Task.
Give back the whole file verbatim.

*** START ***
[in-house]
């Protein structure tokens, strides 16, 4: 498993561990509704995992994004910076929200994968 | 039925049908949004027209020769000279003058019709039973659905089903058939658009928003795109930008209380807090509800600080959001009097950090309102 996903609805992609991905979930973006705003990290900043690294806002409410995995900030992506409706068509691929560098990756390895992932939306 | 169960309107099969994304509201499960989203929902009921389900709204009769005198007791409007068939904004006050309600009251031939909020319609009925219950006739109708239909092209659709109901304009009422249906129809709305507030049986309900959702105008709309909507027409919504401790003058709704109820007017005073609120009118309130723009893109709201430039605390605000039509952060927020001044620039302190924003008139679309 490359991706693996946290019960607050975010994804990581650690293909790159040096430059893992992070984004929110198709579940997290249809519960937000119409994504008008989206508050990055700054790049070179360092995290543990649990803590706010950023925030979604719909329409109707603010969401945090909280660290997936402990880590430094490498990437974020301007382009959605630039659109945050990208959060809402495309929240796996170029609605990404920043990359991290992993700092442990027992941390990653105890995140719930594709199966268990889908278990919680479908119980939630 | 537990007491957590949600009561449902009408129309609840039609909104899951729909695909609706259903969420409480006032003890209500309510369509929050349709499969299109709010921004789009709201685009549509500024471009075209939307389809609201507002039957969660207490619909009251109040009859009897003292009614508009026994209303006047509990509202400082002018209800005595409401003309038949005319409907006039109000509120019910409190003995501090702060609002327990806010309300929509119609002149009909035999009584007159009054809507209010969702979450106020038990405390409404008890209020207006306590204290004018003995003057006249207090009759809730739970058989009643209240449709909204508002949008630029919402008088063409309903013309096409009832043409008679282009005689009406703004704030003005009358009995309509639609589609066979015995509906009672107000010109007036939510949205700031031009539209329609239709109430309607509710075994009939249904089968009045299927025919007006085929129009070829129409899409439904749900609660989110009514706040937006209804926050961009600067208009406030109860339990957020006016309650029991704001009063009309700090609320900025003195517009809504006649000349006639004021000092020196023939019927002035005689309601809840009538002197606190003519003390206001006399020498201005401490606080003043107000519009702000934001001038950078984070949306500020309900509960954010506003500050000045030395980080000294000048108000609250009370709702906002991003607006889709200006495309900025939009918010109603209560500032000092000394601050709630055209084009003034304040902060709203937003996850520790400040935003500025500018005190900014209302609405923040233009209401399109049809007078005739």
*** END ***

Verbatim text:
[in-house]
């Protein structure tokens, strides 16, 4: 498993561990509704995992994004910076929200994968 | 039925049908949004027209020769000279003058019709039973659905089903058939658009928003795109930008209380807090509800600080959001009097950090309102 996903609805992609991905979930973006705003990290900043690294806002409410995995900030992506409706068509691929560098990756390895992932939306 | 169960309107099969994304509201499960989203929902009921389900709204009769005198007791409007068939904004006050309600009251031939909020319609009925219950006739109708239909092209659709109901304009009422249906129809709305507030049986309900959702105008709309909507027409919504401790003058709704109820007017005073609120009118309130723009893109709201430039605390605000039509952060927020001044620039302190924003008139679309 490359991706693996946290019960607050975010994804990581650690293909790159040096430059893992992070984004929110198709579940997290249809519960937000119409994504008008989206508050990055700054790049070179360092995290543990649990803590706010950023925030979604719909329409109707603010969401945090909280660290997936402990880590430094490498990437974020301007382009959605630039659109945050990208959060809402495309929240796996170029609605990404920043990359991290992993700092442990027992941390990653105890995140719930594709199966268990889908278990919680479908119980939630 | 537990007491957590949600009561449902009408129309609840039609909104899951729909695909609706259903969420409480006032003890209500309510369509929050349709499969299109709010921004789009709201685009549509500024471009075209939307389809609201507002039957969660207490619909009251109040009859009897003292009614508009026994209303006047509990509202400082002018209800005595409401003309038949005319409907006039109000509120019910409190003995501090702060609002327990806010309300929509119609002149009909035999009584007159009054809507209010969702979450106020038990405390409404008890209020207006306590204290004018003995003057006249207090009759809730739970058989009643209240449709909204508002949008630029919402008088063409309903013309096409009832043409008679282009005689009406703004704030003005009358009995309509639609589609066979015995509906009672107000010109007036939510949205700031031009539209329609239709109430309607509710075994009939249904089968009045299927025919007006085929129009070829129409899409439904749900609660989110009514706040937006209804926050961009600067208009406030109860339990957020006016309650029991704001009063009309700090609320900025003195517009809504006649000349006639004021000092020196023939019927002035005689309601809840009538002197606190003519003390206001006399020498201005401490606080003043107000519009702000934001001038950078984070949306500020309900509960954010506003500050000045030395980080000294000048108000609250009370709702906002991003607006889709200006495309900025939009918010109603209560500032000092000394601050709630055209084009003034304040902060709203937003996850520790400040935003500025500018005190900014209302609405923040233009209401399109049809007078005739």